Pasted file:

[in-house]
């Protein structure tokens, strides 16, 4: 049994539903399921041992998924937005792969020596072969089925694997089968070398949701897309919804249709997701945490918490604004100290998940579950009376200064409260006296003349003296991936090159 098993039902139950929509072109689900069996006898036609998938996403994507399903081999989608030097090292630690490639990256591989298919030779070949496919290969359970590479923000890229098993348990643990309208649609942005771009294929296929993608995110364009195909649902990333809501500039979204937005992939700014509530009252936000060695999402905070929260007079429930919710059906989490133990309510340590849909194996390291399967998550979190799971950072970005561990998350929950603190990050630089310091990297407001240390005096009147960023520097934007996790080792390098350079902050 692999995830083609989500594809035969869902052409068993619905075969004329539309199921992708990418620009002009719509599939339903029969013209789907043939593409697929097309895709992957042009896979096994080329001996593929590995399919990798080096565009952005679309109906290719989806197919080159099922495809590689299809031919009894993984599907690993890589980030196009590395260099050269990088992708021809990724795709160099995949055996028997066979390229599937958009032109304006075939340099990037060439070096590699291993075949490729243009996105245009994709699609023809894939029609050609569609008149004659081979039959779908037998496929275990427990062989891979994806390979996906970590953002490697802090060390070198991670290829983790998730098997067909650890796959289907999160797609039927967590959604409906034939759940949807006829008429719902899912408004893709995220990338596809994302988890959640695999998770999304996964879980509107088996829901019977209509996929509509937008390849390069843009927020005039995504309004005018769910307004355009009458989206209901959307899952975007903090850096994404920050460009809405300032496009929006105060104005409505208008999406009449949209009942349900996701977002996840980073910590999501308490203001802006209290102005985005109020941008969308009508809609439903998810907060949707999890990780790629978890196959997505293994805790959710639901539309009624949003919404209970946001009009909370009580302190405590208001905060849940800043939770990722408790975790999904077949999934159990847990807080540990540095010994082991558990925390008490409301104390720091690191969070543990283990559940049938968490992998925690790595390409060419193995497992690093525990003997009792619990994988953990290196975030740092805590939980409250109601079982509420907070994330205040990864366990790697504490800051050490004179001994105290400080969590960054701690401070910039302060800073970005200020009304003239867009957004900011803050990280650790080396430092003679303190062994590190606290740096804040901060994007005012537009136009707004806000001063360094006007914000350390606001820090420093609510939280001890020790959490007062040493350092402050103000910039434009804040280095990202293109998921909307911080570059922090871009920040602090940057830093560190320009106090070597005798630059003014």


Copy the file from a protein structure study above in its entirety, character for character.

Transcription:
[in-house]
């Protein structure tokens, strides 16, 4: 049994539903399921041992998924937005792969020596072969089925694997089968070398949701897309919804249709997701945490918490604004100290998940579950009376200064409260006296003349003296991936090159 098993039902139950929509072109689900069996006898036609998938996403994507399903081999989608030097090292630690490639990256591989298919030779070949496919290969359970590479923000890229098993348990643990309208649609942005771009294929296929993608995110364009195909649902990333809501500039979204937005992939700014509530009252936000060695999402905070929260007079429930919710059906989490133990309510340590849909194996390291399967998550979190799971950072970005561990998350929950603190990050630089310091990297407001240390005096009147960023520097934007996790080792390098350079902050 692999995830083609989500594809035969869902052409068993619905075969004329539309199921992708990418620009002009719509599939339903029969013209789907043939593409697929097309895709992957042009896979096994080329001996593929590995399919990798080096565009952005679309109906290719989806197919080159099922495809590689299809031919009894993984599907690993890589980030196009590395260099050269990088992708021809990724795709160099995949055996028997066979390229599937958009032109304006075939340099990037060439070096590699291993075949490729243009996105245009994709699609023809894939029609050609569609008149004659081979039959779908037998496929275990427990062989891979994806390979996906970590953002490697802090060390070198991670290829983790998730098997067909650890796959289907999160797609039927967590959604409906034939759940949807006829008429719902899912408004893709995220990338596809994302988890959640695999998770999304996964879980509107088996829901019977209509996929509509937008390849390069843009927020005039995504309004005018769910307004355009009458989206209901959307899952975007903090850096994404920050460009809405300032496009929006105060104005409505208008999406009449949209009942349900996701977002996840980073910590999501308490203001802006209290102005985005109020941008969308009508809609439903998810907060949707999890990780790629978890196959997505293994805790959710639901539309009624949003919404209970946001009009909370009580302190405590208001905060849940800043939770990722408790975790999904077949999934159990847990807080540990540095010994082991558990925390008490409301104390720091690191969070543990283990559940049938968490992998925690790595390409060419193995497992690093525990003997009792619990994988953990290196975030740092805590939980409250109601079982509420907070994330205040990864366990790697504490800051050490004179001994105290400080969590960054701690401070910039302060800073970005200020009304003239867009957004900011803050990280650790080396430092003679303190062994590190606290740096804040901060994007005012537009136009707004806000001063360094006007914000350390606001820090420093609510939280001890020790959490007062040493350092402050103000910039434009804040280095990202293109998921909307911080570059922090871009920040602090940057830093560190320009106090070597005798630059003014």